Cholsey and Wallingford Railway

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Cholsey and Wallingford Railway
02I05I2015 CWR Steam Event C3.jpg
Peckett 0-4-0ST 'Northern Gas Board No. 1' runs round the train at Cholsey
Commercial operations
Built byWallingford and Watlington Railway
Original gauge4 ft 8+12 in (1,435 mm) standard gauge
Preserved operations
Operated byCholsey and Wallingford Railway
Length2+12 mi (4 km)
Preserved gauge4 ft 8+12 in (1,435 mm) standard gauge
Commercial history
Closedpassenger 1959
freight 1965/1981
Preservation history
1985Initial service
1997Full service
Cholsey and
Wallingford Railway
(original site)
Hithercroft Road
Bradford's Brook
Church Road
Great Western Main Line
Left arrow Didcot ParkwayReading Right arrow
Cholsey railway station from street level; the Cholsey and Wallingford branch platform is at upper level to right of building

The Cholsey and Wallingford Railway is a 2+12-mile (4 km) long standard gauge heritage railway in the English county of Oxfordshire. It operates along most of the length of the former Wallingford branch of the Great Western Railway (GWR), from Cholsey station, 12 miles (19 km) north of Reading on the Great Western Main Line, to a station on the outskirts of the nearby town of Wallingford.[1]


Platform level at Cholsey station, with the terminus of the Cholsey and Wallingford line to the left

The first proposals for the Cholsey to Wallingford line date from 1861, and envisaged an independently owned route from Cholsey to Princes Risborough via Wallingford, Benson, Watlington and Chinnor. This line would have been a through route, with junctions with the Great Western Railway at Cholsey and the Wycombe Railway at Princes Risborough. In 1862, a Bill was presented to Parliament for a short branch from Cholsey to Wallingford, but this was withdrawn early in 1863, before it had come up for consideration.[2] It was replaced by the Wallingford and Watlington Railway Bill which was passed by Parliament in July 1864.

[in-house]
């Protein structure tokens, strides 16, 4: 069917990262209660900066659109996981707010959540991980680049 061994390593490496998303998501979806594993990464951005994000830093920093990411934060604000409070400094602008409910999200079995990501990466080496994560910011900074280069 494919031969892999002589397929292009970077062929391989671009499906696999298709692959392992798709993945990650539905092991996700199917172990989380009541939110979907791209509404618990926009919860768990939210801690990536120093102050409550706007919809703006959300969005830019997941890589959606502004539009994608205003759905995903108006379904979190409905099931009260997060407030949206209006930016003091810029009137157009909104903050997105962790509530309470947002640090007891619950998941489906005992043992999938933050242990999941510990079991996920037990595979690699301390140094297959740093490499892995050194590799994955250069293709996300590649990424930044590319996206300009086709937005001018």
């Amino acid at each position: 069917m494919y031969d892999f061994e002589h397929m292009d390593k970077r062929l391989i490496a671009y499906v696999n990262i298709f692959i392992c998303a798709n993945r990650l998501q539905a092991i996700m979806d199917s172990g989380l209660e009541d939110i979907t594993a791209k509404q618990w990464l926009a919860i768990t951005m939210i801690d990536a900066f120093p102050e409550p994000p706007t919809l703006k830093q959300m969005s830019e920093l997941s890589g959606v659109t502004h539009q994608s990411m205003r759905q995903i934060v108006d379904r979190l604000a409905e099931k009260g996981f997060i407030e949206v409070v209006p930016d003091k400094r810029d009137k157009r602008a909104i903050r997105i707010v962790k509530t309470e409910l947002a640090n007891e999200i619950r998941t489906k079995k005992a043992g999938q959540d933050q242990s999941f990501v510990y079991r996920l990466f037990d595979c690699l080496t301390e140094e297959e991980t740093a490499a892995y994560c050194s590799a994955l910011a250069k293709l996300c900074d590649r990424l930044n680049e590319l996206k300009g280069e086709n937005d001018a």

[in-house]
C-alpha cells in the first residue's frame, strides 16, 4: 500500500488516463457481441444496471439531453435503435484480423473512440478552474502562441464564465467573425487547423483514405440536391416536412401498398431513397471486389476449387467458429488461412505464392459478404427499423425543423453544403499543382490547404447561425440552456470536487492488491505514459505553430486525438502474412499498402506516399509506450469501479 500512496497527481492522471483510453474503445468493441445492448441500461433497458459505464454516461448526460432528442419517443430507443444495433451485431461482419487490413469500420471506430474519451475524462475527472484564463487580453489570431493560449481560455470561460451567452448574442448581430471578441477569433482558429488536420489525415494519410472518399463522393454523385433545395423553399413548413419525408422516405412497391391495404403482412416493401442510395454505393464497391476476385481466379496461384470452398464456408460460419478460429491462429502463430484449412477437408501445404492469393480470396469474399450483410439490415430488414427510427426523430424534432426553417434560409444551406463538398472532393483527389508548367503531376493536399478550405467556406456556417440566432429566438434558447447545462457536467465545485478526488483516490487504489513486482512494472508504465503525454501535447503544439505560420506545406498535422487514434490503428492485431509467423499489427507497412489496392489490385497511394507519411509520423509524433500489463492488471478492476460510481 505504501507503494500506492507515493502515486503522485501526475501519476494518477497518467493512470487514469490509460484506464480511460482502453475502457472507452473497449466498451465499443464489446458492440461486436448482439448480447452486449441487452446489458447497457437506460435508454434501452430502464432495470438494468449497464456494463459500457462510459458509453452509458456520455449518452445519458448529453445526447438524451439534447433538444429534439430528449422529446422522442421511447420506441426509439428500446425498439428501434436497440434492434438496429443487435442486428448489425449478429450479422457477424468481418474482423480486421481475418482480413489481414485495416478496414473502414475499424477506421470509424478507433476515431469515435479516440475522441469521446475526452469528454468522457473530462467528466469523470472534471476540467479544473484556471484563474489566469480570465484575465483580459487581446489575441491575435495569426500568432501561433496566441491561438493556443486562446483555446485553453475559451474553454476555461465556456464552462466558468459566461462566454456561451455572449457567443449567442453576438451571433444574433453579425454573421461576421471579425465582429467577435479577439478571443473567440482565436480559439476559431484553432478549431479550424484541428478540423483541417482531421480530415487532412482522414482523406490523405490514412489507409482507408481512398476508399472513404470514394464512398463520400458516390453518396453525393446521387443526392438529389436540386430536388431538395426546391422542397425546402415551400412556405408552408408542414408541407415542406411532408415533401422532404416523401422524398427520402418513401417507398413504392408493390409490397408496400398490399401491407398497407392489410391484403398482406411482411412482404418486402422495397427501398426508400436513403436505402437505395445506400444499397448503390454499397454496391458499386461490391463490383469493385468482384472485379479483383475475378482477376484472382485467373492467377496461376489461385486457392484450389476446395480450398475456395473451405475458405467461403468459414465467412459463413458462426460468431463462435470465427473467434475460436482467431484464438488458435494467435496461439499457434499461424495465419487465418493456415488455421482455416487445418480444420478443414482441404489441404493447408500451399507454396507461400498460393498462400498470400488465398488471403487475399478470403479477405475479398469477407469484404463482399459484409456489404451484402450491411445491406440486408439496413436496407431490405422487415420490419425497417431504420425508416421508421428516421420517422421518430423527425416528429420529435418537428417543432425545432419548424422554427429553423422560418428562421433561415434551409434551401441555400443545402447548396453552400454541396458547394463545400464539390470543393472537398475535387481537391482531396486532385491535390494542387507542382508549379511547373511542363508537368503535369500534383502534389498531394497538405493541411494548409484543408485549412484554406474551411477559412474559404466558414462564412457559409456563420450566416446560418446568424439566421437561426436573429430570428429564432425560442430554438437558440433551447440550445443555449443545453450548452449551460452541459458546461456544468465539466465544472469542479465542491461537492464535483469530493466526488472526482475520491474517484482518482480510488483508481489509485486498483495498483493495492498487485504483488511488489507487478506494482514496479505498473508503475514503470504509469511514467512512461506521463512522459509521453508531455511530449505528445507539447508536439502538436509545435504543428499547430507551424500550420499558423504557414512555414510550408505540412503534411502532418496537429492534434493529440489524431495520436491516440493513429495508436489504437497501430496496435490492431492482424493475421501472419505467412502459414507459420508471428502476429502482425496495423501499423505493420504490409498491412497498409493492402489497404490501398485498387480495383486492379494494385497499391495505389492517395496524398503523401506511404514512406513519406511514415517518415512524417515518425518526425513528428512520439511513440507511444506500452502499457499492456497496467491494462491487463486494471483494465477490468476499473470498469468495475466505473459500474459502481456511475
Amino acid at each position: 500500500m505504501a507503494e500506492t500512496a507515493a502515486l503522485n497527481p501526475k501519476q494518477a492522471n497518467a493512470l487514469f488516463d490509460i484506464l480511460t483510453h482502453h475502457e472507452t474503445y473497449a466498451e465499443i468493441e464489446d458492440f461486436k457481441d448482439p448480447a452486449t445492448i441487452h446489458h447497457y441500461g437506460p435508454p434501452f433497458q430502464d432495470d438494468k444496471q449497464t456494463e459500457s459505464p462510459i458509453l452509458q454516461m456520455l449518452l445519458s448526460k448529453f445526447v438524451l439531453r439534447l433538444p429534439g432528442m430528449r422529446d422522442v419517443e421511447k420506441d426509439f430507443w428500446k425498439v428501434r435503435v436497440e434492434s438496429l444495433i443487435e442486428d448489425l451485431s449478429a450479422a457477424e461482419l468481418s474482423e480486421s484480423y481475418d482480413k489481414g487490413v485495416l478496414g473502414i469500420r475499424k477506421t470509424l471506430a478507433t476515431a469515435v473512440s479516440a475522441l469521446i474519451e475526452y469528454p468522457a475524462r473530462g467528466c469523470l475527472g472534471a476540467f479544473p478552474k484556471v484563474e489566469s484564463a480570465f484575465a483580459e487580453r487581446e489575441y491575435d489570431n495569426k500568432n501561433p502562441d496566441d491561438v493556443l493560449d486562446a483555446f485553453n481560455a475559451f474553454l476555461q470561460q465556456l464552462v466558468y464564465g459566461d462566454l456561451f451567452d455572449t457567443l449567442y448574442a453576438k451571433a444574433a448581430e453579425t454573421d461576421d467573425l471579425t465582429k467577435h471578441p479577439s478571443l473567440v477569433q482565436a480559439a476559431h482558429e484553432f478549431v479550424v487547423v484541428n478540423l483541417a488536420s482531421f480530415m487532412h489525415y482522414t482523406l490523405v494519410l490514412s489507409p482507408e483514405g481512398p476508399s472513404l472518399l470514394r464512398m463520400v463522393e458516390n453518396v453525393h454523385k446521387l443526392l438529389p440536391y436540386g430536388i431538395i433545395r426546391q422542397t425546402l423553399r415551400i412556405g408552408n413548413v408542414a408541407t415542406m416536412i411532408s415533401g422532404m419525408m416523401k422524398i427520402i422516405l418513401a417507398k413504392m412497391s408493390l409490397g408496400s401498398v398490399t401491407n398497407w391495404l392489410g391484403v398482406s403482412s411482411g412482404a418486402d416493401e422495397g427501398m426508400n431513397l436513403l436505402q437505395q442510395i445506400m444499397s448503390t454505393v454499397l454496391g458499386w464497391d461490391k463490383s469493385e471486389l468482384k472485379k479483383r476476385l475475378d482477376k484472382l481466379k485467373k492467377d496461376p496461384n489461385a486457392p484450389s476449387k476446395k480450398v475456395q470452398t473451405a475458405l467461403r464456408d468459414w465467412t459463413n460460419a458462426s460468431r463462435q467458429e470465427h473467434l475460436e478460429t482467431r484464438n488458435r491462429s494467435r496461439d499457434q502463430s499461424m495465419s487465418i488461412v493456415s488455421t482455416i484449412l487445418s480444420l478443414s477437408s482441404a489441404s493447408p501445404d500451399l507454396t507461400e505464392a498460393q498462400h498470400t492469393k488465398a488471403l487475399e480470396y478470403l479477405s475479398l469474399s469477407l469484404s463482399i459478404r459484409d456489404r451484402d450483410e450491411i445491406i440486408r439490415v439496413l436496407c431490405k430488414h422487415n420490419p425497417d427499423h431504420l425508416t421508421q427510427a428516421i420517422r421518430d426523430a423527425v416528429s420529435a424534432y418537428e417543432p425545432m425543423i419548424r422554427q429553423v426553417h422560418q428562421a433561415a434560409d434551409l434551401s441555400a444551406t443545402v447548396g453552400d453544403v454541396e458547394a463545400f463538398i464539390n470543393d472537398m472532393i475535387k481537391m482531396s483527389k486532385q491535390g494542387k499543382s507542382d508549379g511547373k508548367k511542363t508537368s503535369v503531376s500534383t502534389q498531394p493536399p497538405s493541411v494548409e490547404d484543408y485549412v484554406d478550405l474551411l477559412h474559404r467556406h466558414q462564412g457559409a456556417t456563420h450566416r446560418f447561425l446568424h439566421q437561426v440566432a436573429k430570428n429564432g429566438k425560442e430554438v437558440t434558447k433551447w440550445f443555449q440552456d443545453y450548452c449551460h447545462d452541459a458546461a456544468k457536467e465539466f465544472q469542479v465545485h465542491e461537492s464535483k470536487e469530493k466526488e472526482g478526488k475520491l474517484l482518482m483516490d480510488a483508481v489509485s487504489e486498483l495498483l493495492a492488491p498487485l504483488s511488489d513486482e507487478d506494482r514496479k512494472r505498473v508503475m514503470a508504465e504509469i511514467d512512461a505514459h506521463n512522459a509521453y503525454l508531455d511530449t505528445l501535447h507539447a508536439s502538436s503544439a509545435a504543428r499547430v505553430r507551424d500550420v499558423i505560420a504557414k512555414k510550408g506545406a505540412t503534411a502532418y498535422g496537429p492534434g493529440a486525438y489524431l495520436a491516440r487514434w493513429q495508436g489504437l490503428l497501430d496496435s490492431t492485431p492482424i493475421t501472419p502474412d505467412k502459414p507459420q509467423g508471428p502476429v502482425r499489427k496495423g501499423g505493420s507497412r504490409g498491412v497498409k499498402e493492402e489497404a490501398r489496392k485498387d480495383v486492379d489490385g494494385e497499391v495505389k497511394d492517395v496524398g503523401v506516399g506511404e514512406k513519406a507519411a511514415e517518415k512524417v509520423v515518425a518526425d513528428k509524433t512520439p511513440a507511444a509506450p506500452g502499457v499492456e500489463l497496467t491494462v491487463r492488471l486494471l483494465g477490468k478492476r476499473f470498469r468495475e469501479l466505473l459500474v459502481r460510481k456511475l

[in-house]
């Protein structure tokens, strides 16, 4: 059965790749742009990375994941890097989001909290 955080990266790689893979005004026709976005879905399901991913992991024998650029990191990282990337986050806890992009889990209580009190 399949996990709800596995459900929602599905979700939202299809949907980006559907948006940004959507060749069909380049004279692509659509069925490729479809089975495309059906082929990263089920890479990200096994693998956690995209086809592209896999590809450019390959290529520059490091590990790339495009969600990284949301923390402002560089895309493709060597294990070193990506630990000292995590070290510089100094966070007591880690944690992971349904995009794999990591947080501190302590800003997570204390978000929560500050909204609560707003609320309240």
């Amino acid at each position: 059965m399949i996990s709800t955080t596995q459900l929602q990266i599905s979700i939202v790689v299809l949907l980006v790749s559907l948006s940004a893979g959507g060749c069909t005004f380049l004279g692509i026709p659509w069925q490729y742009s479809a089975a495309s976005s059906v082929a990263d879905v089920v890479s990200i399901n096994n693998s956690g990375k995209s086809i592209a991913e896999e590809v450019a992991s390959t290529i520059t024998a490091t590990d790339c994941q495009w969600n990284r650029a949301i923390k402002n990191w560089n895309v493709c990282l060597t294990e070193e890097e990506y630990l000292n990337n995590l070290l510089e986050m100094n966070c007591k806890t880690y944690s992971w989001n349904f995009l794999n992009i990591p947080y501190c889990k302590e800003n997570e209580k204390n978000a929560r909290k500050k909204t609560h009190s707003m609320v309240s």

The W&WR opened as far as Wallingford on 2 July 1866.[note 1][3][4] Unfortunately, two months earlier, in May 1866, the Overend, Gurney & Co bank had crashed, causing the severest financial crisis of the nineteenth century. The Bank Rate was raised to 10%, making it impossible for the W&WR to raise the capital for its planned continuation to Watlington. In 1871, Parliament consented to the railway abandoning its plans for the line beyond Wallingford. The company was sold to the GWR in 1872.

The railway became popularly known as the Wallingford Bunk. The Curator of the Cholsey and Wallingford Railway Museum attributes the following story to the late Mrs Harold Gale. "Around the turn of the century, the loco did a 'bunk'. It left Cholsey station without its coaches. Harold and Len Gale, returning from football in Reading, had uncoupled the loco while it waited in the bay platform."

The line closed to passengers in 1959, and the last British Rail goods traffic into the old Wallingford Station ran in 1965.[2] However most of the line was retained to serve the maltings adjacent to the railway to the south of Hithercroft Road, Wallingford. Rail service to this plant ceased in 1981 when BR removed the junction at Cholsey. The Cholsey and Wallingford Railway Preservation Society was then formed to conserve the line for tourist services. It first ran train rides for the public in 1985, with regular advertised services over the full available length of the line beginning in 1997. Steam traction has also been reintroduced.[2]